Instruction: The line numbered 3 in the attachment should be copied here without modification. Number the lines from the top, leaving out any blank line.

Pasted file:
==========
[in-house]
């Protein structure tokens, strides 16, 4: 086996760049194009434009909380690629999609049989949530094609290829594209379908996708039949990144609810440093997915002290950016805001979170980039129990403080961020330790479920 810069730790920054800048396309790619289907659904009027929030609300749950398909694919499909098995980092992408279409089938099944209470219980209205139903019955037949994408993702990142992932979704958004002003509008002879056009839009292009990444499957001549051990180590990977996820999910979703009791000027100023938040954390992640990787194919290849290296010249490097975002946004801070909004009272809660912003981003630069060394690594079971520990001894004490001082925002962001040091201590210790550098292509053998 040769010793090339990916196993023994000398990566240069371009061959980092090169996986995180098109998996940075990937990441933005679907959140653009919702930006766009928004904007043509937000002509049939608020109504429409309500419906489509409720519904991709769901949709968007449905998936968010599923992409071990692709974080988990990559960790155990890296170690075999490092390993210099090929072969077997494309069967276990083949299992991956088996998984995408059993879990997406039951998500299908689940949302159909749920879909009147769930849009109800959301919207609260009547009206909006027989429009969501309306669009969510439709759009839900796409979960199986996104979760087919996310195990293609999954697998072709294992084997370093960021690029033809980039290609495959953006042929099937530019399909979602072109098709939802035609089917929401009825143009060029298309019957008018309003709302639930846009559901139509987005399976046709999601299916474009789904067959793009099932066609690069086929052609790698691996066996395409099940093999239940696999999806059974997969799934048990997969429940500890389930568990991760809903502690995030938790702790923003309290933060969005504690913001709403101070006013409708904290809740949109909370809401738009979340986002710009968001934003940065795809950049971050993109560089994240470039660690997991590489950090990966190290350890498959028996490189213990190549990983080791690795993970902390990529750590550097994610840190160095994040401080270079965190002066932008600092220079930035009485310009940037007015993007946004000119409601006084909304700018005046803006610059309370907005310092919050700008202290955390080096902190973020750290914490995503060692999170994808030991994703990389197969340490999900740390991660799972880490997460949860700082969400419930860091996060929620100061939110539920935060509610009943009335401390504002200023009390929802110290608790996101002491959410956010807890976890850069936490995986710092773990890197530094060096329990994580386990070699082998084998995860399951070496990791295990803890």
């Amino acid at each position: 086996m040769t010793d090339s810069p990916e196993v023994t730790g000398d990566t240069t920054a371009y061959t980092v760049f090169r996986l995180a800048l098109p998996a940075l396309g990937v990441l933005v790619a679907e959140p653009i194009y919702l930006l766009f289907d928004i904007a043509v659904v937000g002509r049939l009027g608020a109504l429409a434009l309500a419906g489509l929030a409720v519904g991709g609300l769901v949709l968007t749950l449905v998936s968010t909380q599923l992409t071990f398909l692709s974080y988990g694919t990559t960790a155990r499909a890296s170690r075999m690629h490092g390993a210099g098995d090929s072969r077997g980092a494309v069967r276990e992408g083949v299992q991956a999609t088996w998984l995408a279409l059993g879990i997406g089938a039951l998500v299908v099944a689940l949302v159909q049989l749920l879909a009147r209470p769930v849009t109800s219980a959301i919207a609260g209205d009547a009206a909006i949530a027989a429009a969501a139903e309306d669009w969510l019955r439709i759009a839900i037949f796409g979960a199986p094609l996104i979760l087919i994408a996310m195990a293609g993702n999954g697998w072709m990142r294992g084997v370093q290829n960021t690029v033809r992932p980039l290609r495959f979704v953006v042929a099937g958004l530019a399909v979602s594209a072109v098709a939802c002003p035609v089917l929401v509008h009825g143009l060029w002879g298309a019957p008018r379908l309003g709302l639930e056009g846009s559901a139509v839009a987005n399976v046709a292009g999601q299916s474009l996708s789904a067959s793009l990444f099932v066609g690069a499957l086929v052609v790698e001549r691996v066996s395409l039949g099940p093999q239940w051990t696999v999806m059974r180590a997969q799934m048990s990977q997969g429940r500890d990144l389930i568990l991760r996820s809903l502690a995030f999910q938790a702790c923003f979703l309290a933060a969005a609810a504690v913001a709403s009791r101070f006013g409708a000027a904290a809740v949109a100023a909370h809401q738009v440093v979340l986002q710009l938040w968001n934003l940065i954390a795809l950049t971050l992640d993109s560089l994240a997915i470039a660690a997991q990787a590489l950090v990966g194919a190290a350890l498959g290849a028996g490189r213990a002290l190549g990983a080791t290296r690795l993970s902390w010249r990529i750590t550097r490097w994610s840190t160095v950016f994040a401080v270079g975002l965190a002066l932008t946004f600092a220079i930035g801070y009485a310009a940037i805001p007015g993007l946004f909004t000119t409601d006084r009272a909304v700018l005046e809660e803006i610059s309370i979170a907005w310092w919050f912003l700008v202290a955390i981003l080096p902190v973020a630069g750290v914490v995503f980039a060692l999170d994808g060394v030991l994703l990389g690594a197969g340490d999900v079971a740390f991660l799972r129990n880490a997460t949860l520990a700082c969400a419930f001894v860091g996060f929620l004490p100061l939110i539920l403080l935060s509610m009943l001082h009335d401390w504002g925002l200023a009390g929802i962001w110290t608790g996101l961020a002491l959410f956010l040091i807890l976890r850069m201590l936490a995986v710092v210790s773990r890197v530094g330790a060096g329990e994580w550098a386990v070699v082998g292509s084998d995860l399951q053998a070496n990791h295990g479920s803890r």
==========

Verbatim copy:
């Amino acid at each position: 086996m040769t010793d090339s810069p990916e196993v023994t730790g000398d990566t240069t920054a371009y061959t980092v760049f090169r996986l995180a800048l098109p998996a940075l396309g990937v990441l933005v790619a679907e959140p653009i194009y919702l930006l766009f289907d928004i904007a043509v659904v937000g002509r049939l009027g608020a109504l429409a434009l309500a419906g489509l929030a409720v519904g991709g609300l769901v949709l968007t749950l449905v998936s968010t909380q599923l992409t071990f398909l692709s974080y988990g694919t990559t960790a155990r499909a890296s170690r075999m690629h490092g390993a210099g098995d090929s072969r077997g980092a494309v069967r276990e992408g083949v299992q991956a999609t088996w998984l995408a279409l059993g879990i997406g089938a039951l998500v299908v099944a689940l949302v159909q049989l749920l879909a009147r209470p769930v849009t109800s219980a959301i919207a609260g209205d009547a009206a909006i949530a027989a429009a969501a139903e309306d669009w969510l019955r439709i759009a839900i037949f796409g979960a199986p094609l996104i979760l087919i994408a996310m195990a293609g993702n999954g697998w072709m990142r294992g084997v370093q290829n960021t690029v033809r992932p980039l290609r495959f979704v953006v042929a099937g958004l530019a399909v979602s594209a072109v098709a939802c002003p035609v089917l929401v509008h009825g143009l060029w002879g298309a019957p008018r379908l309003g709302l639930e056009g846009s559901a139509v839009a987005n399976v046709a292009g999601q299916s474009l996708s789904a067959s793009l990444f099932v066609g690069a499957l086929v052609v790698e001549r691996v066996s395409l039949g099940p093999q239940w051990t696999v999806m059974r180590a997969q799934m048990s990977q997969g429940r500890d990144l389930i568990l991760r996820s809903l502690a995030f999910q938790a702790c923003f979703l309290a933060a969005a609810a504690v913001a709403s009791r101070f006013g409708a000027a904290a809740v949109a100023a909370h809401q738009v440093v979340l986002q710009l938040w968001n934003l940065i954390a795809l950049t971050l992640d993109s560089l994240a997915i470039a660690a997991q990787a590489l950090v990966g194919a190290a350890l498959g290849a028996g490189r213990a002290l190549g990983a080791t290296r690795l993970s902390w010249r990529i750590t550097r490097w994610s840190t160095v950016f994040a401080v270079g975002l965190a002066l932008t946004f600092a220079i930035g801070y009485a310009a940037i805001p007015g993007l946004f909004t000119t409601d006084r009272a909304v700018l005046e809660e803006i610059s309370i979170a907005w310092w919050f912003l700008v202290a955390i981003l080096p902190v973020a630069g750290v914490v995503f980039a060692l999170d994808g060394v030991l994703l990389g690594a197969g340490d999900v079971a740390f991660l799972r129990n880490a997460t949860l520990a700082c969400a419930f001894v860091g996060f929620l004490p100061l939110i539920l403080l935060s509610m009943l001082h009335d401390w504002g925002l200023a009390g929802i962001w110290t608790g996101l961020a002491l959410f956010l040091i807890l976890r850069m201590l936490a995986v710092v210790s773990r890197v530094g330790a060096g329990e994580w550098a386990v070699v082998g292509s084998d995860l399951q053998a070496n990791h295990g479920s803890r």